The hype online for OpenAI’s latest AI-driven chat tool is almost insufferable. Admittedly, ChatGPT is impressive and you should go play with it if you haven’t already. You can prompt the machine with requests like “Write three newsworthy headlines for this article”, or “Summarize this abstract without the scientific jargon” and it will probably provide a sensibly written response. Many in my feeds seem amazed with the quality of the text generated by the AI. Some even think it could be the death-knell of the college essay. The technology is poised to disrupt many aspects of media and communication industries by making content — not only text, but also visual imagery — easier to create.
We’re still early in the hype cycle, but in the next year I expect the field of journalism to soberly flesh out how such new tools might actually be productive. No, they’re not going to write ready-to-publish articles for you, despite the misleading headlines. But there are plenty of ways they might save bits of time on various newsroom production tasks. Journalists need to test the possibilities and boundaries of the technology and set to work exploring how these powertools can be adapted for their needs. Lots of experimentation is needed with writing prompts to get the most out of the AI. On top of that, serious ethical thinking is needed to consider when and how to use the technology responsibly.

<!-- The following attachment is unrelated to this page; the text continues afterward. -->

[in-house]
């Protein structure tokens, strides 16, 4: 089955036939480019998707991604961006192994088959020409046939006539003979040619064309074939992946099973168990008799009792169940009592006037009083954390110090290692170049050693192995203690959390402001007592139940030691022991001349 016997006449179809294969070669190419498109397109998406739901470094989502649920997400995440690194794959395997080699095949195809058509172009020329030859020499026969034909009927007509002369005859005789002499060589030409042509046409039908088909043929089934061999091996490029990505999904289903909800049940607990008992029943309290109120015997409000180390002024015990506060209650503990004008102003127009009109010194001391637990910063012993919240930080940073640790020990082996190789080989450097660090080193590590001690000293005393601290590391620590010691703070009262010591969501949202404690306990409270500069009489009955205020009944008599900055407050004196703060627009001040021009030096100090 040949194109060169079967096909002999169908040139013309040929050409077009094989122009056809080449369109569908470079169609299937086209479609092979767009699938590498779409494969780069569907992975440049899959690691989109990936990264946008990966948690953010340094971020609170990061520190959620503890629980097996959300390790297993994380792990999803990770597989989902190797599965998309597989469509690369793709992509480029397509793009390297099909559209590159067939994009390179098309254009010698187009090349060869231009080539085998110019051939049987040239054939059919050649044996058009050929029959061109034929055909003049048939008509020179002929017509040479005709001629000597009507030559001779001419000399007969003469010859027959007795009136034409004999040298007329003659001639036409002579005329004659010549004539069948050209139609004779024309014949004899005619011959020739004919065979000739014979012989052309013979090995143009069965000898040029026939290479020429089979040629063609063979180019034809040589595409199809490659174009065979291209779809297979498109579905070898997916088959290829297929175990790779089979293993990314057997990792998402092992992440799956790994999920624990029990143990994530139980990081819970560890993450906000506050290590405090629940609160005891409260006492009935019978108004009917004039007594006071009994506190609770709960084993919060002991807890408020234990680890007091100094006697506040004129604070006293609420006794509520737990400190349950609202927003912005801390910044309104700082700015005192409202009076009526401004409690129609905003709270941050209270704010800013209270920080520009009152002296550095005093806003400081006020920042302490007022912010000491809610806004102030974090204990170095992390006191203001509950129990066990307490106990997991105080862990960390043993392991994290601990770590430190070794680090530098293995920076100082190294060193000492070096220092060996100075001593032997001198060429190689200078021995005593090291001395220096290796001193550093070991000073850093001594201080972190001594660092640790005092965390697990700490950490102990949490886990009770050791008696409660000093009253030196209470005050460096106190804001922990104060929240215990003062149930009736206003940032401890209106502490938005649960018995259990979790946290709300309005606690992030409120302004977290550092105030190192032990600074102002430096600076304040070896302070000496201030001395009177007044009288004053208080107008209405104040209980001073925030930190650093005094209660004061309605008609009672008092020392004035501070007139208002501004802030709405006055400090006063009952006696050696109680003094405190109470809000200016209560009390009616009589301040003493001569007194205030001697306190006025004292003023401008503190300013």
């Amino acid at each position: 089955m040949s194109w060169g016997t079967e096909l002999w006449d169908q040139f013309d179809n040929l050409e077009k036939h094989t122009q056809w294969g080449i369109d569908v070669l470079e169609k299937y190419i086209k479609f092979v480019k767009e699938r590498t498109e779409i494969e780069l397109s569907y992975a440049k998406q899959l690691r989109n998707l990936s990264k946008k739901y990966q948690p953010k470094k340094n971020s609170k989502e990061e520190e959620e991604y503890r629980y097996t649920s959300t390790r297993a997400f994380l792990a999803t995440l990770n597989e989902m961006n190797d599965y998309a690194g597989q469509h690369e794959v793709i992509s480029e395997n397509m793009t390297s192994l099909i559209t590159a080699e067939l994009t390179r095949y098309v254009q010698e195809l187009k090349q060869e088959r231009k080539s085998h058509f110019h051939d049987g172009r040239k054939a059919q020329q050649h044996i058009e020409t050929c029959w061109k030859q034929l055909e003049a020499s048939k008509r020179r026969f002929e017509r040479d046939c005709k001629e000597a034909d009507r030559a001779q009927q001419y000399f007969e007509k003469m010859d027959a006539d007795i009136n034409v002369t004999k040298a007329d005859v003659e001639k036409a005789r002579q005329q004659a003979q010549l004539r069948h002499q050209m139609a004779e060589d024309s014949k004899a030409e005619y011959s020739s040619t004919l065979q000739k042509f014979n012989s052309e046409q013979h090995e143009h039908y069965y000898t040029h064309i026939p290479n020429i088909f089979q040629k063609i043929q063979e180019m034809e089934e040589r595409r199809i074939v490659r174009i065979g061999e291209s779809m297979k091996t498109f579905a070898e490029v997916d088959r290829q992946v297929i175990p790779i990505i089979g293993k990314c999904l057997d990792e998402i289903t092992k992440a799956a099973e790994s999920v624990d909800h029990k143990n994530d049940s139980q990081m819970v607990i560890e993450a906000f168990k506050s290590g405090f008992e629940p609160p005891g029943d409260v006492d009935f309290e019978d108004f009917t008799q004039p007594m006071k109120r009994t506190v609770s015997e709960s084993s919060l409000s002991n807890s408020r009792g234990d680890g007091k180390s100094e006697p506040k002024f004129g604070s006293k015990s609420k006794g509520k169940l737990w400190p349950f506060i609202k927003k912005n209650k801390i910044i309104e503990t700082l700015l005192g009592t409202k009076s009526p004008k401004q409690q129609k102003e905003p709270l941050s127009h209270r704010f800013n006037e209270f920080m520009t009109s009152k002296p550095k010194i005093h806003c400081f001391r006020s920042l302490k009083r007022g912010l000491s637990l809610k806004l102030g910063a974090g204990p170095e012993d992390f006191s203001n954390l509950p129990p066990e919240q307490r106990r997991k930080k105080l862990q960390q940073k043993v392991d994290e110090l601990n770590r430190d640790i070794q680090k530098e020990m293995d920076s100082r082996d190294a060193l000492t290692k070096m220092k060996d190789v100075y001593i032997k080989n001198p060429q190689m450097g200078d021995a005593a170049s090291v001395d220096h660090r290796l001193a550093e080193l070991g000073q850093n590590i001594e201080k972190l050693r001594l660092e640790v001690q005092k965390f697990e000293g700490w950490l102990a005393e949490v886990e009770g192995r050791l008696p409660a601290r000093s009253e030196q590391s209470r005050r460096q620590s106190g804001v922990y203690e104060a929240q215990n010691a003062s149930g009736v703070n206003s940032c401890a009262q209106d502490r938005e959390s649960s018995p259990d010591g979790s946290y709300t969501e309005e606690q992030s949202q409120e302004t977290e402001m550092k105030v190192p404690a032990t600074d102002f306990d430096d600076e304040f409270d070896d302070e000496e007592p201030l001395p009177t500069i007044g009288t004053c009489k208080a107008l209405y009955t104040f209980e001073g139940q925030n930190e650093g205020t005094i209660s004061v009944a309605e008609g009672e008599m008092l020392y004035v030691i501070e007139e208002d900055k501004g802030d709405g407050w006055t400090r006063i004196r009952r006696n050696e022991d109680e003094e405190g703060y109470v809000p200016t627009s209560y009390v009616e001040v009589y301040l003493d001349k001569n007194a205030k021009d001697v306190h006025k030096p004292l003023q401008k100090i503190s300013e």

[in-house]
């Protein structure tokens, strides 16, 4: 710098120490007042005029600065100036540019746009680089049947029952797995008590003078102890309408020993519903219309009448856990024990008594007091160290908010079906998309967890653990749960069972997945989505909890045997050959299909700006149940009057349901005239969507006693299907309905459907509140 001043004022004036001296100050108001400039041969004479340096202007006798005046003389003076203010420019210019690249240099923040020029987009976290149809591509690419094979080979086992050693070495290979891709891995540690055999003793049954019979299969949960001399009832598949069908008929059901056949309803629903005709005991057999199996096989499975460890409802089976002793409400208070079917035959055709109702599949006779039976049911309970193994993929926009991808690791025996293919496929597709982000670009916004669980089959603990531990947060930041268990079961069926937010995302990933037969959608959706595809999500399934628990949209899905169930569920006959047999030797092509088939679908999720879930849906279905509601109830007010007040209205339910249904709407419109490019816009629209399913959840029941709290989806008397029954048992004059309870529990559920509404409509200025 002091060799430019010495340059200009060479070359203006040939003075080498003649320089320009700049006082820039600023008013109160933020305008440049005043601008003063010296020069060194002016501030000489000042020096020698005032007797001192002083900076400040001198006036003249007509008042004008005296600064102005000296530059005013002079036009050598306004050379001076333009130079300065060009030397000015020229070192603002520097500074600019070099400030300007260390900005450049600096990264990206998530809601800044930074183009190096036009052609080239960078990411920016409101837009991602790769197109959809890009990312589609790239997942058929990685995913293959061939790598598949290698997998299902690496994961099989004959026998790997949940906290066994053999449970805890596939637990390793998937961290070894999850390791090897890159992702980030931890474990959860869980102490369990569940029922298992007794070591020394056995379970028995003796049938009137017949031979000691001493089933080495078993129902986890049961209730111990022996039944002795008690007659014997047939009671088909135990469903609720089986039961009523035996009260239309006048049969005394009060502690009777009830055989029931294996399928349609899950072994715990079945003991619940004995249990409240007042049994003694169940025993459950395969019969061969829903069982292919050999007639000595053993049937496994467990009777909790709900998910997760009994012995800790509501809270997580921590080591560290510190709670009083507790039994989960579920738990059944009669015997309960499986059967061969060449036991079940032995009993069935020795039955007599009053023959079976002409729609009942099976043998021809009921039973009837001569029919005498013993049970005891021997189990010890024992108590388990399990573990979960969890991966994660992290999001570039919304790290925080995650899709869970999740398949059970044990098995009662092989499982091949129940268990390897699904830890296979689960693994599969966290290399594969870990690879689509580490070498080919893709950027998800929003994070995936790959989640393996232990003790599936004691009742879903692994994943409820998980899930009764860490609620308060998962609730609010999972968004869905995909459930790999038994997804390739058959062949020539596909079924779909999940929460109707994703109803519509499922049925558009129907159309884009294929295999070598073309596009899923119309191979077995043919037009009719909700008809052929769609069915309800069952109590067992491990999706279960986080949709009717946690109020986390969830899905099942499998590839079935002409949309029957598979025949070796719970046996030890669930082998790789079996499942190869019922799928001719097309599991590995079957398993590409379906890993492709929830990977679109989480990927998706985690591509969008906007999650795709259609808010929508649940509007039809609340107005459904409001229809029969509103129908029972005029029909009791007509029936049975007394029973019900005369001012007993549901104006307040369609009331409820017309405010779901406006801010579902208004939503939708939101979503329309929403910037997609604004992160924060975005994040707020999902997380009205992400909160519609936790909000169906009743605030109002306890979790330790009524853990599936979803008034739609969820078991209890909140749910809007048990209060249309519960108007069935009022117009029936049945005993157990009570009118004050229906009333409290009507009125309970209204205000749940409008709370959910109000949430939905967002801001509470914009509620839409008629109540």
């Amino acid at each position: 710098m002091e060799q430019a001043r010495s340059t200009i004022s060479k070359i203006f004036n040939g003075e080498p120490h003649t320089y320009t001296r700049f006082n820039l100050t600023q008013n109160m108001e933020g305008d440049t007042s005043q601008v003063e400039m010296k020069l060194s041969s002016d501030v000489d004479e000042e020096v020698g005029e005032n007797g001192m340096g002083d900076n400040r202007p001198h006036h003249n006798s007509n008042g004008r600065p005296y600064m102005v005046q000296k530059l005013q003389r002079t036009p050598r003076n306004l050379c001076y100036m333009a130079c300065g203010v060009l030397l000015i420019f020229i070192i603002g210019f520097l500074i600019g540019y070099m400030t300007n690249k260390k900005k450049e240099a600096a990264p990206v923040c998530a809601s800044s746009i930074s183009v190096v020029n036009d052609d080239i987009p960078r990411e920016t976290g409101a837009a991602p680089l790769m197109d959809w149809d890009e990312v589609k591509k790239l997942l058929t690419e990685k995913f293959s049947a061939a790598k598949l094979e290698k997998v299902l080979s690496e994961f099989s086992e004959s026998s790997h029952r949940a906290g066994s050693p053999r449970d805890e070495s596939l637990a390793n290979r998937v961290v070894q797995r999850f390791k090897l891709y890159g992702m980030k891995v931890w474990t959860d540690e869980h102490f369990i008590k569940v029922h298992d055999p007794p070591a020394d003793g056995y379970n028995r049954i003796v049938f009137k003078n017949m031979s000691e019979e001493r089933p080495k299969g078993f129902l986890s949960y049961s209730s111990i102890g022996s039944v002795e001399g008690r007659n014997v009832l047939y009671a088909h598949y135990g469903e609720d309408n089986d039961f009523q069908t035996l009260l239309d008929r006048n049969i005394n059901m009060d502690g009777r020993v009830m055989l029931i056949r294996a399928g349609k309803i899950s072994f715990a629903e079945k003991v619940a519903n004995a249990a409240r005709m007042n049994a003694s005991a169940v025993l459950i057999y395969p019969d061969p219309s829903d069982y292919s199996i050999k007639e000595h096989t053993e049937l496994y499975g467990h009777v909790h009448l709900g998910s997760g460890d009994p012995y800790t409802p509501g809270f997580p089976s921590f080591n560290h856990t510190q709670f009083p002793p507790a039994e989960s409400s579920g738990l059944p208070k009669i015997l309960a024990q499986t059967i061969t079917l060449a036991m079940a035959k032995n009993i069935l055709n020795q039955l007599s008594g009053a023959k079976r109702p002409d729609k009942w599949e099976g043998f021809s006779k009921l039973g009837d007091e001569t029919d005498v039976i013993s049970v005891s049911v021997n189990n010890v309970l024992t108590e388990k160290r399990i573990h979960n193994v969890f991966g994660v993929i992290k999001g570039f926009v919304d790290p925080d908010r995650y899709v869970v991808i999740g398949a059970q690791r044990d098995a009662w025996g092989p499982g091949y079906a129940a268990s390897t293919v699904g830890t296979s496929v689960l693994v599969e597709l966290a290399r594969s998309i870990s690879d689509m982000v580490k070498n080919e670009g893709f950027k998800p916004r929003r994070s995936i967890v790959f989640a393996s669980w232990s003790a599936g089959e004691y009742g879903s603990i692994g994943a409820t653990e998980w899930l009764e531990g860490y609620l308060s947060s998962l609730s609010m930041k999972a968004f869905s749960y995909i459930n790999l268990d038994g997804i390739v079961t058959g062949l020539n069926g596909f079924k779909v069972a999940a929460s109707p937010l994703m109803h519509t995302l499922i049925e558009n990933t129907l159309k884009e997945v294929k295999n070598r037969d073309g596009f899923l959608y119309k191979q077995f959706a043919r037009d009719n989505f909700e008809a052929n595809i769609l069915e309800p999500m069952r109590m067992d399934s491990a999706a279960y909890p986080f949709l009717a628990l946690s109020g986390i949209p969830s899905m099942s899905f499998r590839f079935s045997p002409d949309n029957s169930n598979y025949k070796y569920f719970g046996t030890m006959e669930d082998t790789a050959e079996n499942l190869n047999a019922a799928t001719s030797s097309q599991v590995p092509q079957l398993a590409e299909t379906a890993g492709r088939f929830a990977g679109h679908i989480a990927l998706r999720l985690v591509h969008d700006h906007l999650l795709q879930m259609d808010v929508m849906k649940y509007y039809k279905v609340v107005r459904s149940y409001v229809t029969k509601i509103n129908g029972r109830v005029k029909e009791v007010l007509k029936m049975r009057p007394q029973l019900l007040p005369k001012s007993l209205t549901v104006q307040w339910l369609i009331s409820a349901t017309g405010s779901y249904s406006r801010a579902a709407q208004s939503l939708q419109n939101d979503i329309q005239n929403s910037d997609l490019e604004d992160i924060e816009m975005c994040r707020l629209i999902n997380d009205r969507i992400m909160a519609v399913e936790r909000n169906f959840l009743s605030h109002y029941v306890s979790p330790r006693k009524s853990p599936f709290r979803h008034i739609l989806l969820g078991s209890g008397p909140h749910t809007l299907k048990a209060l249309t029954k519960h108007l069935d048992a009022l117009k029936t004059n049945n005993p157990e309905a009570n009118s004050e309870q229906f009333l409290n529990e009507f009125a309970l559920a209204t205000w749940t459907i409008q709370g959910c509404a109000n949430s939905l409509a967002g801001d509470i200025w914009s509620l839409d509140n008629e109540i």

These AI tools can already do a lot. For instance, they can rewrite text to simplify it for different audiences, summarize documents, write potential headlines, and brainstorm angles or potential directions for reporting. In data journalism they can be used to classify documents or extract data (with varying degrees of success), or to generate short snippets of text to render descriptions based on structured data. What else could be done with these tools?
There are of course limitations, including bias, nonsense text, and a range of other concerns. For news, the biggest issue is that the tools hallucinate with confidence, making them a ready tool for disinformation production. Any text these tools output still needs to be checked for accuracy and so may be ill-suited to specific tasks. It’s probably better to think of these tools as internal newsroom tools, making suggestions to reporters and editors rather than generating text that will be directly published. Research is blazing ahead to make future versions of the technology better able to output factually accurate text. And news organizations could also invest more in R&D to fine-tune and further adapt the models to be better aligned to journalistic needs. In the meantime, fact-checking should be a growth center for news organizations.
Like any other AI technology, it’s not a button to press to fix what ails news media. But I’m fundamentally optimistic about what might be done with these AI tools when used in responsible ways by journalists.
Nicholas Diakopoulos is an associate professor of communication studies and computer science at Northwestern University.